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New Study Says Dogs Can Live Healthy Lives When Fed a 100% Plant-Based Diet

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New Study Says Dogs Can Live Healthy Lives When Fed a 100% Plant-Based Diet

Dog waiting for feeding, By Chalabala

A new study concludes dogs can maintain positive clinical, nutritional, and hematological health outcomes when fed a 100% plant-based diet that is nutritionally complete

Jane Velez-Mitchel with Rob Adams, Dr Linde and Dr Malgarejo
Jane Velez-Mitchell with Rob Adams, Dr Linde and Dr Malgarejo

Los Angeles, July 2, 2023 — A new study published in BioRxiv has concluded that domestic dogs maintain positive clinical, nutritional, and hematological health outcomes when fed a commercial plant-based diet for a year. Authored by an international team composed of Tonatiuh Melgarejo, Annika Linde, Maureen Lahiff, Adam Krantz, Nathan Sharp and Theros T. Ng, this study bills itself as the most comprehensive and longest known canine, plant-based nutrition (K9PBN) investigation to date. It provides clinically important evidence-based nutrition data and new knowledge on outcomes in clinically healthy dogs who thrive without the consumption of animal-derived ingredients in their food.

UnchainedTV’s Jane Velez-Mitchell had a conversation with two of its authors, Dr Tonatiuh Melgarejo and Dr Annika Linde.  Also joining the “All about Dogs” broadcast was Rob Adams, representing a new, high-tech, dog tag called GPC Smart which aims to scan, identify, and reunite lost companion animals with their human guardians. You can watch the entire conversation here:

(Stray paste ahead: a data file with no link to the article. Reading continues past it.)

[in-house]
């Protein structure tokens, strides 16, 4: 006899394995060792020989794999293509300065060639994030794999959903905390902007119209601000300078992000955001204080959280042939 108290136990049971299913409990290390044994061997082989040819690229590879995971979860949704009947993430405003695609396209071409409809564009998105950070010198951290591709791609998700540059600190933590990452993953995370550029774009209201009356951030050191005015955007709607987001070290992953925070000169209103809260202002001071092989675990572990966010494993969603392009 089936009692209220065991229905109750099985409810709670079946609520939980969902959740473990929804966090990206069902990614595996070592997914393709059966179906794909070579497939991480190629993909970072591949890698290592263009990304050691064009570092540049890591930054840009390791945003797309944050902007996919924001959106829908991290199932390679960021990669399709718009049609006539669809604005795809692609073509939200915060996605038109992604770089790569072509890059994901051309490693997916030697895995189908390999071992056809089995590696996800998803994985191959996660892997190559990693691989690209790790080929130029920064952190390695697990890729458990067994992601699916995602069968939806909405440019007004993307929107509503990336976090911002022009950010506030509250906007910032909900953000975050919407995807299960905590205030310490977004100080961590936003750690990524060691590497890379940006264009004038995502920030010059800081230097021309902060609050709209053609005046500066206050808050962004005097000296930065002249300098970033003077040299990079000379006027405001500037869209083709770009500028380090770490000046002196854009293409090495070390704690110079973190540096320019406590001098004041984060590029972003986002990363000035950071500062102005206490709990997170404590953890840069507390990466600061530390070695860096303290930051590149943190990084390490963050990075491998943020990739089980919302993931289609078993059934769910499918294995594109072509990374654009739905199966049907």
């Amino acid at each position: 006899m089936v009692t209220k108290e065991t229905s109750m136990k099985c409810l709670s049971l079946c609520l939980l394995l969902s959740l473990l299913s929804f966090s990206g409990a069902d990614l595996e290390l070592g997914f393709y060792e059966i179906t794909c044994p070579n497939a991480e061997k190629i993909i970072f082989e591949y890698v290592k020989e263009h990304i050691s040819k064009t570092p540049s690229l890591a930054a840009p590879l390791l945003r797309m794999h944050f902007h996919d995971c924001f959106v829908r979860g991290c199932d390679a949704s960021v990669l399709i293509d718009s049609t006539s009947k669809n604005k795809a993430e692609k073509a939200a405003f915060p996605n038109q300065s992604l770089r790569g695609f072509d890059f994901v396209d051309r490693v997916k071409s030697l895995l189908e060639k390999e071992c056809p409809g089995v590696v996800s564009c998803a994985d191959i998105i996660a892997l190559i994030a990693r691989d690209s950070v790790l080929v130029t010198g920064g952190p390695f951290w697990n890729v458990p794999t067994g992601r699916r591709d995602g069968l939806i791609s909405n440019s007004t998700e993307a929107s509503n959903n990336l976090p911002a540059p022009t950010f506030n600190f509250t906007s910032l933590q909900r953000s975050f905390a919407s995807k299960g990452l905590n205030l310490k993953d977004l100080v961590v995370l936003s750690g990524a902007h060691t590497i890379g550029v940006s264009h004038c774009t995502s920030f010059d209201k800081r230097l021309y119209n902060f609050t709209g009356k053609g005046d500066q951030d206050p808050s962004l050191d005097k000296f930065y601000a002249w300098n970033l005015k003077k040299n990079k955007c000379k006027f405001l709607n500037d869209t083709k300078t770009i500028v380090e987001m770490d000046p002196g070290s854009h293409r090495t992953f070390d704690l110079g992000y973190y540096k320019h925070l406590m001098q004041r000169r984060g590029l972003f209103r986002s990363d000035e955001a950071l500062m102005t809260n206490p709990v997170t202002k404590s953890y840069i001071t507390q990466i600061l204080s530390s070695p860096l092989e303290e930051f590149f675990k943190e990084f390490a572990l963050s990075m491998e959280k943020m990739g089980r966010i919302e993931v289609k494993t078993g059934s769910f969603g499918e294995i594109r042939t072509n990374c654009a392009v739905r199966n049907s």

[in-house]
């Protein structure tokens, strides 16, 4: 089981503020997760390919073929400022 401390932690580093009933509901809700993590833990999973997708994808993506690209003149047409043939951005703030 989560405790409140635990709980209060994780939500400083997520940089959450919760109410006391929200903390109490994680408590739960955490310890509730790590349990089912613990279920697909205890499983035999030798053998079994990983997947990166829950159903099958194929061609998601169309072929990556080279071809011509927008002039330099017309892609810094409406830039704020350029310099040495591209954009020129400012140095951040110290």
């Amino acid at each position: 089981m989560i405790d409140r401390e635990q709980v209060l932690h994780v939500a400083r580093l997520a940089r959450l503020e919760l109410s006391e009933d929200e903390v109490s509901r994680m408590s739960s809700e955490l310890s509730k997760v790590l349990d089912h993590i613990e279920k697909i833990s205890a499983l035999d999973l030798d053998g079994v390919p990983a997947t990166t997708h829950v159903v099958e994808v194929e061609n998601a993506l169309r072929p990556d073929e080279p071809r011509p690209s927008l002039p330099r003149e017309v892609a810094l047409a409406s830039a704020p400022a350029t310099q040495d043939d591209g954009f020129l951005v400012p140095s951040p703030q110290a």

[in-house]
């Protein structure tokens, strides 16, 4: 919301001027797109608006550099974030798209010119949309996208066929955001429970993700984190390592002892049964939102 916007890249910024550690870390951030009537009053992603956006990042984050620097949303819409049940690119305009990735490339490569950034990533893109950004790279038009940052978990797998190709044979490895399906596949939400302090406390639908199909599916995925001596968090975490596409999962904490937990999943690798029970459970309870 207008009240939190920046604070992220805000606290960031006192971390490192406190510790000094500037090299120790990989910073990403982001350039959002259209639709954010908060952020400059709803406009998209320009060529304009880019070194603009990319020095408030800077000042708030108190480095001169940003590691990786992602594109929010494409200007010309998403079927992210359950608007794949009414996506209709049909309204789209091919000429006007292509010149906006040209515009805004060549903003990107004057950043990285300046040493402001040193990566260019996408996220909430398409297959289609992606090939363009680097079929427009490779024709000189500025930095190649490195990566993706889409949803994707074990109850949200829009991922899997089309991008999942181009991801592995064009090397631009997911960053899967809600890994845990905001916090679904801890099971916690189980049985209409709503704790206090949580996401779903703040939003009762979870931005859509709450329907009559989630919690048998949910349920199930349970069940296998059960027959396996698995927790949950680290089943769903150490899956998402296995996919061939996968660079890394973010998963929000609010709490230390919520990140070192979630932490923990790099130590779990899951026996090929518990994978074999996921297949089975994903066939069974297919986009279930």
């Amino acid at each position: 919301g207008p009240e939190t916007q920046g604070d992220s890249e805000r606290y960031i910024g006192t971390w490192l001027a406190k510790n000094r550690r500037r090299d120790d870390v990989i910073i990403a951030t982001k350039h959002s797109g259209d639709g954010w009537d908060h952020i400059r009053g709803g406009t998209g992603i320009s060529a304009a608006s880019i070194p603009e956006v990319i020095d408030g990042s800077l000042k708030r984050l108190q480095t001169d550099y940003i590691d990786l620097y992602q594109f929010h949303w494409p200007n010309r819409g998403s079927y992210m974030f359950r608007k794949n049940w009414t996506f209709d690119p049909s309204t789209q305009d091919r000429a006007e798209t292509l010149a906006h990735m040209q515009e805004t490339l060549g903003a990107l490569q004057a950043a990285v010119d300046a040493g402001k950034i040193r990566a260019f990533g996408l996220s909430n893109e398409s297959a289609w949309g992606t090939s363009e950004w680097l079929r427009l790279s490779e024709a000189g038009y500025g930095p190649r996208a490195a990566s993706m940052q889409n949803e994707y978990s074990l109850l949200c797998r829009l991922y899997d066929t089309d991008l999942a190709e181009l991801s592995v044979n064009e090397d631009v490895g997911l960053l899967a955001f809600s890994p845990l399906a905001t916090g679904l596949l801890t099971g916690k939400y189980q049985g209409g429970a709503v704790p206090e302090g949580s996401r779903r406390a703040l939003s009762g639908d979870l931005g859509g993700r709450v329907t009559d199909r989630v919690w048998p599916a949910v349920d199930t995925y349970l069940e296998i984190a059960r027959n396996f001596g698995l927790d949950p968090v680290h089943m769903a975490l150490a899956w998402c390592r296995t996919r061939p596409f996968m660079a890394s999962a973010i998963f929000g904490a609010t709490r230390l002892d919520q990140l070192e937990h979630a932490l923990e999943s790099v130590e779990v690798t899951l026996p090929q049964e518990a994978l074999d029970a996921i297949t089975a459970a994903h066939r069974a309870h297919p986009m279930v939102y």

New Study: Dogs Fed a 100% Plant-Based Diet Thrive

Dr Tona Melgarejo
Dr Tonatiuh Melgarejo

Dr. Tonatiuh Melgarejo obtained his Veterinary Medical Degree from the National A. University of Mexico (D.V.M. 1988), M.S. in Clinical Sciences (1993) as well as his Ph.D. (1998) in Comparative Gastroenterology (Clinical Sciences and Pathobiology) from Purdue University. He has been working in academia in the US for more than 30 years. He explains what this research is all about:

“It was a feeding trial. We decided to scientifically and systematically test what the effect of a 100% plant-based diet is in dogs. And, we decided to do it with clinically healthy dogs. We didn’t use any caged dogs, we used dogs that were living in loving homes here in Los Angeles County. We had adult dogs from one year to nine years of age. All of them were being fed, at that point, a meat-based diet. We transitioned them in one week from a meat-based diet to a plant-based diet, a commercially available plant-based diet that is well-balanced. We tested that food before starting our feeding trial. Then, we followed those fifteen dogs for a year.”


Before and After Comparisons

The test the researchers did, before and after the fifteen dogs were fed a 100% plant-based diet, were comprehensive. They collected blood and urine and measured approximately 100 parameters every three months for a year. Then, they analyzed complete blood count, renal parameters, liver parameters, lipids, electrolytes, glucose, and cholesterol, as well as free amino acids in plasma and the water-soluble and lipid-soluble vitamins. In addition, they also measured some cardiac biomarkers that are associated with cardiac health in dogs. The results of the study were surprising, even to them, as Dr Melgarejo explains: